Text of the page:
SENATE REJECTION of Bob Dole's last-hurrah attempt to clutter up the Constitution with a Balanced Budget Amendment gives the prospective Republican presidential nominee the campaign issue he desired. But little else. Congress is still left with the task of what it would have to do even if the amendment were adopted. It still has to slash spending and/or increase revenues if the goal professed by both parties to balance the budget by 2002 is to be achieved.
Actually, this short-term target is attainable. President Clinton's economic policies and cost-cutting by the Republican majority in Congress have combined to halve the deficit from $287 billion to $144 billion. Six-year plans by both parties to reduce the growth medical entitlements, welfare and other spending could -- if implemented -- achieve the stated objective.
The Congressional Budget Office is fairly optimistic about the deficit outlook for the next decade, even with Medicare, Medicaid and Social Security costs on the rise. Economic growth is steady and sustainable; inflation is low; the era of big government is over. Its real concern is the long-term budget outlook when Baby Boomers start to retire in a dozen years.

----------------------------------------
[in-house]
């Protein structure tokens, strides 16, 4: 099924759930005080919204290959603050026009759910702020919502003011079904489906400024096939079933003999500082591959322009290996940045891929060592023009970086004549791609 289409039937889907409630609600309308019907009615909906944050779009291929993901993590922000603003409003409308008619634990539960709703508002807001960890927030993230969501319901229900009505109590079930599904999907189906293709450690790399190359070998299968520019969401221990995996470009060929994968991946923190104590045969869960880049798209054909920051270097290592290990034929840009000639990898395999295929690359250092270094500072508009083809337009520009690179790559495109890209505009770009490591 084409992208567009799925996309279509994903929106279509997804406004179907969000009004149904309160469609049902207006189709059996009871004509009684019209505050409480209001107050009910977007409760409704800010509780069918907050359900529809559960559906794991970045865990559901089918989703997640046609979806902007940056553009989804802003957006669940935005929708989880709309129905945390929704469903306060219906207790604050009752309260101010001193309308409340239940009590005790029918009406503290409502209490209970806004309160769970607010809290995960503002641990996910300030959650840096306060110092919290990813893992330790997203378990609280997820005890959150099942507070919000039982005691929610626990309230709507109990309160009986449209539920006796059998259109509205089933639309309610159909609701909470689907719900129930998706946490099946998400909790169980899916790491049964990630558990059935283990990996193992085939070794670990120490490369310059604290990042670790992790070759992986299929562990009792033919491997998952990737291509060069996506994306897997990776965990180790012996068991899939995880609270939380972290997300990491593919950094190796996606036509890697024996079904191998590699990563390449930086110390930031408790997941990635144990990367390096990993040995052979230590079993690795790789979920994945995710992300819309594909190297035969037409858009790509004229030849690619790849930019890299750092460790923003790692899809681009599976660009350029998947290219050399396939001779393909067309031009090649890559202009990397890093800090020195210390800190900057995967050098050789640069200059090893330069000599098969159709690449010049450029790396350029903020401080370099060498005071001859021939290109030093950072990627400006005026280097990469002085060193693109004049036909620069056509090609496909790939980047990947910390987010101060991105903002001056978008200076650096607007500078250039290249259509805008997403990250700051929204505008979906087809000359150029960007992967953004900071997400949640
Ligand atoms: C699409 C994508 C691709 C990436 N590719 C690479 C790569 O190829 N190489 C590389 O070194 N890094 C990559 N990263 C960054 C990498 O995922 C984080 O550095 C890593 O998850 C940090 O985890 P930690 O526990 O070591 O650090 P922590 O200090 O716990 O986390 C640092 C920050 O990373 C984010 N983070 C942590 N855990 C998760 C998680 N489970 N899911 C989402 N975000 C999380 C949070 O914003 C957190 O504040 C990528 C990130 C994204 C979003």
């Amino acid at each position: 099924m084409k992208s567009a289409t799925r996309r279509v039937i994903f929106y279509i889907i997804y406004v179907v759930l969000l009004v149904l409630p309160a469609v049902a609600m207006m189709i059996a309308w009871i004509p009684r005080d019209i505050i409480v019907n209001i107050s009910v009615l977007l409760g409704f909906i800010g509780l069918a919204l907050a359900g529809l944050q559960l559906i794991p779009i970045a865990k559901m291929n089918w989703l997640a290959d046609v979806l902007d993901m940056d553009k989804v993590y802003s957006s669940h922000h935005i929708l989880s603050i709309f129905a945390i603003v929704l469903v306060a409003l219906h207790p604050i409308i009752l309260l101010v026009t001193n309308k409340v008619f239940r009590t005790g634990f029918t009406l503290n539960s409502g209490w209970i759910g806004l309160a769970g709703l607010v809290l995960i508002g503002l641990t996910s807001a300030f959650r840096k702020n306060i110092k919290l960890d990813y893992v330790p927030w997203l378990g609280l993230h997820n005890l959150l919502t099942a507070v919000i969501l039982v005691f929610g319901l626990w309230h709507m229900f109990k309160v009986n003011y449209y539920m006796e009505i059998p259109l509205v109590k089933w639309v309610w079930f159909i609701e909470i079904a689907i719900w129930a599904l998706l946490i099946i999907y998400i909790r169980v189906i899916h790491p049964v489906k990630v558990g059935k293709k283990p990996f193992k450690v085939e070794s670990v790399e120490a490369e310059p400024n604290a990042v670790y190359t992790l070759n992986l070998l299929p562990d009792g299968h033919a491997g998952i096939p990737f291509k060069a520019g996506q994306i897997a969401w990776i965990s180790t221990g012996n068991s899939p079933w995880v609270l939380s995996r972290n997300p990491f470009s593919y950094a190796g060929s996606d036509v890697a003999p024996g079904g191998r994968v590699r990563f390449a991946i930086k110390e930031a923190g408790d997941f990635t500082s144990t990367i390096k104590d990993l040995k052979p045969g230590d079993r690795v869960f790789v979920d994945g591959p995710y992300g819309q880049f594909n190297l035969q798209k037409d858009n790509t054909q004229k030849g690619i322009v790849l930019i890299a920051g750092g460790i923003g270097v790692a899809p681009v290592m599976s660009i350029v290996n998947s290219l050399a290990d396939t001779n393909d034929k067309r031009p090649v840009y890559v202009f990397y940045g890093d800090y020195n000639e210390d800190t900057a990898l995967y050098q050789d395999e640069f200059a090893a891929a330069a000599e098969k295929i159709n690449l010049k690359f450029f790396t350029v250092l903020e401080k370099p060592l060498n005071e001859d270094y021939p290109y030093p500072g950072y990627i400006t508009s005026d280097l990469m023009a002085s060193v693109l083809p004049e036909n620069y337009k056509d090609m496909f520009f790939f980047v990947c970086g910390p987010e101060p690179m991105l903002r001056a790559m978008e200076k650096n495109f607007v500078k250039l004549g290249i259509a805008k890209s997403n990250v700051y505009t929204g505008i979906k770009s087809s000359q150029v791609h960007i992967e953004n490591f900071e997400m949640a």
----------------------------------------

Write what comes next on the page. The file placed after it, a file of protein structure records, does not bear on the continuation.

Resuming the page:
At that point deficits and federal outlays as a percent of the gross domestic product start to soar on a frightening trajectory that will require drastic action contemporary politicians would rather not contemplate. Hence, all the political oratory in the 1996 election campaign is focusing on the next six years when relatively minor adjustments can do the trick.
What has this to do with the Balanced Budget Amendment? Plenty.
Congress should not endorse an ostensible budget strait-jacket when the ultimate in flexibility will be needed as the number of senior citizens doubles and the number of working-age citizens goes up only 25 percent. Nor should Congress try to bamboozle the country into believing an amendment, by itself, will do anything for the long haul.
Now that the latest debate on this subject is history, let Congress get cracking on actual passage of a bipartisan balanced-budget plan for 2002. The sooner this is done, the easier things will be later. Changing demographics will be the fundamental catalyst in government policy for the 21st century.